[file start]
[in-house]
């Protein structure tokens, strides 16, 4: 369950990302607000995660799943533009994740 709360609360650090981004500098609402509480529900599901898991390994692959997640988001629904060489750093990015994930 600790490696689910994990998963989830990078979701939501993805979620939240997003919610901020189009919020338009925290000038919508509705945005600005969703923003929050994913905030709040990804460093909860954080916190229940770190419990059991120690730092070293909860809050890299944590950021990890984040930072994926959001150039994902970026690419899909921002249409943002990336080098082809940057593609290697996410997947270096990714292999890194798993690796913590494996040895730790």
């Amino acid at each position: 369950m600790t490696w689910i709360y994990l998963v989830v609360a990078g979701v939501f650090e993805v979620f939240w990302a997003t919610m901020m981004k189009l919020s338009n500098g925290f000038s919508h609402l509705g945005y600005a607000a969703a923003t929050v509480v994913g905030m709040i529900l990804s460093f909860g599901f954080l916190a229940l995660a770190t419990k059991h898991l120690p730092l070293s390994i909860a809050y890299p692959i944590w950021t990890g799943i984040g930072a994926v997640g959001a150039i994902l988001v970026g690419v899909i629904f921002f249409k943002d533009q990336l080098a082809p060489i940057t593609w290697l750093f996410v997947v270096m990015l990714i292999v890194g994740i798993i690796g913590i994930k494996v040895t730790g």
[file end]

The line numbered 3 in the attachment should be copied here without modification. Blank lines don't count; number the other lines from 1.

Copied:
């Amino acid at each position: 369950m600790t490696w689910i709360y994990l998963v989830v609360a990078g979701v939501f650090e993805v979620f939240w990302a997003t919610m901020m981004k189009l919020s338009n500098g925290f000038s919508h609402l509705g945005y600005a607000a969703a923003t929050v509480v994913g905030m709040i529900l990804s460093f909860g599901f954080l916190a229940l995660a770190t419990k059991h898991l120690p730092l070293s390994i909860a809050y890299p692959i944590w950021t990890g799943i984040g930072a994926v997640g959001a150039i994902l988001v970026g690419v899909i629904f921002f249409k943002d533009q990336l080098a082809p060489i940057t593609w290697l750093f996410v997947v270096m990015l990714i292999v890194g994740i798993i690796g913590i994930k494996v040895t730790g």